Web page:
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University of Michigan

Video: Safe structural batteries with a cartilage-like design

By Lisa McDonald / February 13, 2019

For structural batteries to serve as both an energy source and a construction material, they must be light, strong, safe, and have high load-bearing capacity. New research suggests modeling the solid electrolyte after cartilage could fulfill all these requirements.

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Other materials stories that may be of interest

By Lisa McDonald / January 23, 2019

Cartilage-like electrolytes, graphene-carbon nanotubes mimic brain, and other materials stories that may be of interest for January 23, 2019.

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Ceramic electrolyte in lithium batteries offers twice the performance, prevents dendrite formation

By Faye Oney / August 17, 2018

Researchers at the University of Michigan have developed a faster-charging solid-state lithium battery. The key is a ceramic electrolyte that stabilizes the surface and does not degrade over time.

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Breakthrough in organic solar cell research could pave the way for cheaper solar power

By Faye Oney / January 19, 2018

Researchers have discovered that a layer of fullerenes can enable electrons to travel farther in organic solar cells. Their findings are a major breakthrough in organic solar research, and could lead to less expensive solar power in the future.

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Hendrik Jonkers

Video: ‘Bioconcrete’ of the future can heal itself

By Faye Oney / May 24, 2017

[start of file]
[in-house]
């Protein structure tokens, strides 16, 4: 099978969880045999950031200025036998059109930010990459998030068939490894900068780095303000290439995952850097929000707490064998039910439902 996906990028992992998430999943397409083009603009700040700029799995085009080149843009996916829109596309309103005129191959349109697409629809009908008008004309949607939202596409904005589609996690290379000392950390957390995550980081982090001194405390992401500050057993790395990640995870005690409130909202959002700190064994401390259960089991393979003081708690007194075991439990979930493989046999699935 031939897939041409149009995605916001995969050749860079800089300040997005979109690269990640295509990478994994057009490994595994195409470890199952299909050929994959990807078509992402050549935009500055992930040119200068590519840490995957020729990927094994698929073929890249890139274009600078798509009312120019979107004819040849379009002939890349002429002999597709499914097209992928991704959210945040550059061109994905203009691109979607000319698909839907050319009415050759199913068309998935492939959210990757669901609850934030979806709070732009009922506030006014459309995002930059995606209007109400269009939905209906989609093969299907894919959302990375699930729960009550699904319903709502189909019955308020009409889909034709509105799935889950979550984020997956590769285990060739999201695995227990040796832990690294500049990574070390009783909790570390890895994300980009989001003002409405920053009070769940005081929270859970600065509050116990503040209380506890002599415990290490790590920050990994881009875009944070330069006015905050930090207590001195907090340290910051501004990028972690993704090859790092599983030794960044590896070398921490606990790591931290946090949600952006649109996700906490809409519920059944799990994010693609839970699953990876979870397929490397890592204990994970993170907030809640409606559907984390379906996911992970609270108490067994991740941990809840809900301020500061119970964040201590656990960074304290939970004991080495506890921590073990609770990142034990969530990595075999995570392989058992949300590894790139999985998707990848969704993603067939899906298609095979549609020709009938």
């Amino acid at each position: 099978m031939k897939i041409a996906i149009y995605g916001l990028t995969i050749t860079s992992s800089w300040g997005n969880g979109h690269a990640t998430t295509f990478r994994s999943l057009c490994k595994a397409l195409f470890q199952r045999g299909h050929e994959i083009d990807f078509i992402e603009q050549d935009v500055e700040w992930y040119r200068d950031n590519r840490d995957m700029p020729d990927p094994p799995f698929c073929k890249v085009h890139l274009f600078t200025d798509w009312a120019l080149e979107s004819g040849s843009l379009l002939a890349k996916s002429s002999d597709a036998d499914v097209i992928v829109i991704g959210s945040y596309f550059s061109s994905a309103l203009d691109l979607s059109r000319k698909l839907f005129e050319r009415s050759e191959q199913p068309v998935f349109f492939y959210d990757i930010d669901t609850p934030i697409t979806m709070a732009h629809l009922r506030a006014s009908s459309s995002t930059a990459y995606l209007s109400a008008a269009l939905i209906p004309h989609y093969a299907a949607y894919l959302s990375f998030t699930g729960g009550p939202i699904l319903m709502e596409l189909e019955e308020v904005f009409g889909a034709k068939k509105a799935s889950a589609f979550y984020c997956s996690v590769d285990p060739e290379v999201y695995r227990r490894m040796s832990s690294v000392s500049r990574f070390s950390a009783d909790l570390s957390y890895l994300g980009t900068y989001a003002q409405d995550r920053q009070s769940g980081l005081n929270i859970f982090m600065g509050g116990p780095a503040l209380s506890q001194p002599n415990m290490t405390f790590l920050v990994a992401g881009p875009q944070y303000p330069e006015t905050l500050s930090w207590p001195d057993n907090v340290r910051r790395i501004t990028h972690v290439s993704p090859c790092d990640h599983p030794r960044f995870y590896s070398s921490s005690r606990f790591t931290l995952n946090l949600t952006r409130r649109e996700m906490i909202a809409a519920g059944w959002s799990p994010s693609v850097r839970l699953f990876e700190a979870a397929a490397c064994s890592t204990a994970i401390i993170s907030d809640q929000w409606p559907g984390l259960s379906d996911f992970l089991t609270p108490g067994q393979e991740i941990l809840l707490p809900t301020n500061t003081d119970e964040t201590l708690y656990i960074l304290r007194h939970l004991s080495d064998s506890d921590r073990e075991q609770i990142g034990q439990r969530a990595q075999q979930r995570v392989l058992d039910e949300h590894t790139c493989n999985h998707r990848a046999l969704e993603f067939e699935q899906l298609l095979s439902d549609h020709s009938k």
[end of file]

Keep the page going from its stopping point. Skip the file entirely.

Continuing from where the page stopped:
Inspired by the way the human body repairs bones and tissue, a researcher duo from Delft University of Technology has created self-repairing “bioconcrete” using bacteria and calcium lactate.

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Video: Superhydrophobic spray-on coating takes a beating and keeps on self-healing

By April Gocha / April 12, 2017

A University of Michigan team has developed the ultimate superhydrophobic spray-on coating that is so durable that it can be applied to virtually any surface, including vehicles, boats, clothing, and more.

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Opening a window to better batteries: Researchers get up-close to watch lithium dendrites grow

By April Gocha / October 20, 2016

A team of University of Michigan researchers has developed a strategy to observe dendrite formation in batteries in real time—observations that will help scientists understand how dendrites form and ultimately develop better future batteries.

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Move over silicon: Magnetoelectric multiferroics and tiny transistors could enable faster computers that consume less power

By April Gocha / October 18, 2016

The continuing trend for electronics is to pack more power into a smaller device that requires less energy input. Two significant materials research advances—one published in Nature and one published in Science—are moving precisely in that direction.

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Conductive graphene coating offers new tunable solution for surface ice shedding

By Stephanie Liverani / May 24, 2016

Researchers at Rice University have built upon their novel conductive graphene composite coating for surface ice removal. The team now says the material has tunable capabilities that can keep large areas free of ice and snow in a wide range of temperature conditions.

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New spray-on rubbery icephobic coating could revolutionize surface deicing

By Stephanie Liverani / April 8, 2016

Researchers at the University of Michigan (Ann Arbor, Mich.) are working on a new durable and inexpensive spray-on, thin, clear, rubbery icephobic coating that can repel ice with ease.

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